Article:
It’s 1885, and an English civil servant walks down the gangplank of a boat and into the teeming markets of Kolkata. He has only recently arrived in British-held India, and he is unprepared for the heavy humidity of the air, the merciless sun. He wasn’t expecting the riot of smells: fruit and pollen, offal and sewage, incense and livestock. The market is a kaleidoscope of color, hurting his eyes. The crowd is speaking in a language he does not understand, their voices loud, their rough feet slapping against the dust. He is overwhelmed. Being British, his discomposure must be India’s fault. After all, what else can the British Empire expect from such “uncivilized” people?
But “civilization” and “empire” are tricky subjects, says Andrew J. Rotter, Charles A. Dana Professor of history and peace and conflict studies. In his new book, Empires of the Senses, published by Oxford University Press, Rotter offers a study of the ways that English-speaking powers — the British in India, the Americans in the Philippines — experienced the landscapes they had conquered, and how their experiences colored their beliefs about those landscapes. Drawn together through archival research in four different countries, the book is a social history of two empires and the influence that the five human senses had on them.
“I’m interested in encounters on the ground in India and the Philippines,” Rotter said, noting that he looked at archival reports not only from officials, but also from more ordinary figures (including women, who often proved more descriptive than men.) “I look more or less at ordinary people who came out to these places and wrote home about them or kept diaries about them, because they’re creating a broader idea of how empire works. They’re the ones who are making the empire function.”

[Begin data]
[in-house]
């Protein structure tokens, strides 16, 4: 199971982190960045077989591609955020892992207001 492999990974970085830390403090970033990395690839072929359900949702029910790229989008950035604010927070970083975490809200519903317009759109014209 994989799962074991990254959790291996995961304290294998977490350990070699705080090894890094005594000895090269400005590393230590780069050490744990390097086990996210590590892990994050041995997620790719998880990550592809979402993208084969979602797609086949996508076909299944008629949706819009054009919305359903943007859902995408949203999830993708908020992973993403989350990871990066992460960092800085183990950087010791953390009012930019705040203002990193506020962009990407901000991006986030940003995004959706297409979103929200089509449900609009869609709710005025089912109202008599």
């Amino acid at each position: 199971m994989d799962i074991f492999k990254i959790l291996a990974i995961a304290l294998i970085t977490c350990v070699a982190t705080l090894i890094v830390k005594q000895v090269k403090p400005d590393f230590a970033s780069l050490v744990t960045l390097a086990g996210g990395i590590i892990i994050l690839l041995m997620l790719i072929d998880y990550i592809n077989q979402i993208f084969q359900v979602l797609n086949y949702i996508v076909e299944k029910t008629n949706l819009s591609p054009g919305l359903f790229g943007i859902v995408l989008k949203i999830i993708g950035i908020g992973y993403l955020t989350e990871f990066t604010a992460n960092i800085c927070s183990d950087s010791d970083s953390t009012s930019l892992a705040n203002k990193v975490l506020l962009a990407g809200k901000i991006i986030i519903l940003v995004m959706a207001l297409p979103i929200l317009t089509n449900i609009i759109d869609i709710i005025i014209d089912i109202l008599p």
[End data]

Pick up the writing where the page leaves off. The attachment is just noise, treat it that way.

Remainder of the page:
Both empires began with intense spasms of violence, Rotter said. Beginning in the late 18th century, a private corporation — the East India Trading Company — ruled India. They mismanaged affairs so badly that they provoked a major rebellion in 1857, which ultimately required imperial forces to revoke their charter, savagely crush the revolt, and assume official state control. In 1898, American forces snatched the Philippines from Spain with promises to help the Filipinos achieve independence: when it became clear the Americans weren’t actually going to leave, the Philippines was rocked by a revolt of its own. In both cases, thousands died. The conquerers, meanwhile, were convinced that the bloodshed was for the colonies’ own good.
The sensory experiences of British and American visitors to their respective colonies only strengthened that belief. Long before India appeared as a line over the horizon, British visitors claimed to be able to smell it. Upon arrival, they were met by some scents that were pleasant or enticing: new perfumes, fruits, and flowers. Other sensory experiences were less pleasant: the odor of human and animal waste; human bodies that had not been washed to English specifications; crowds of people they deemed unruly, with a lack of proper English manners and customs.
“Most of the people who came over had strong racial prejudices, so dark skin of the people formed a particular kind of impression of them,” Rotter said. “In terms of sound, the volume of these places, the noise they experienced, and their inability to understand what people were saying confounded them and made them fearful that they were being plotted against.”